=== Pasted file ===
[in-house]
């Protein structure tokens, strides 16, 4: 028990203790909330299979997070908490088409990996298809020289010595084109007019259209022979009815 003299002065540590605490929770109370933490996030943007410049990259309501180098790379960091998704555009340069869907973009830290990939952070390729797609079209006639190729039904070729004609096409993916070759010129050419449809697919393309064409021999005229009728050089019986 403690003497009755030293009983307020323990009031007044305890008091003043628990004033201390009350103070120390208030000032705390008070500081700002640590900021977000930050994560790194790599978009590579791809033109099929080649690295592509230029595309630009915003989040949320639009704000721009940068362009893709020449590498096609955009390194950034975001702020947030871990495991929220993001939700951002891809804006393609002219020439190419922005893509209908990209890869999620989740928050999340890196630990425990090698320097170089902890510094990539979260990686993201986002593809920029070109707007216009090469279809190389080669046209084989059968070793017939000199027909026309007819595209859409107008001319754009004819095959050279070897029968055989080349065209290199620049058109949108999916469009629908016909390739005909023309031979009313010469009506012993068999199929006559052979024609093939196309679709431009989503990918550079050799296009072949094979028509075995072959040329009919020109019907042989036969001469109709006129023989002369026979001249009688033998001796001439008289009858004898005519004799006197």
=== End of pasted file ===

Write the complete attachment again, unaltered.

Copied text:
[in-house]
């Protein structure tokens, strides 16, 4: 028990203790909330299979997070908490088409990996298809020289010595084109007019259209022979009815 003299002065540590605490929770109370933490996030943007410049990259309501180098790379960091998704555009340069869907973009830290990939952070390729797609079209006639190729039904070729004609096409993916070759010129050419449809697919393309064409021999005229009728050089019986 403690003497009755030293009983307020323990009031007044305890008091003043628990004033201390009350103070120390208030000032705390008070500081700002640590900021977000930050994560790194790599978009590579791809033109099929080649690295592509230029595309630009915003989040949320639009704000721009940068362009893709020449590498096609955009390194950034975001702020947030871990495991929220993001939700951002891809804006393609002219020439190419922005893509209908990209890869999620989740928050999340890196630990425990090698320097170089902890510094990539979260990686993201986002593809920029070109707007216009090469279809190389080669046209084989059968070793017939000199027909026309007819595209859409107008001319754009004819095959050279070897029968055989080349065209290199620049058109949108999916469009629908016909390739005909023309031979009313010469009506012993068999199929006559052979024609093939196309679709431009989503990918550079050799296009072949094979028509075995072959040329009919020109019907042989036969001469109709006129023989002369026979001249009688033998001796001439008289009858004898005519004799006197």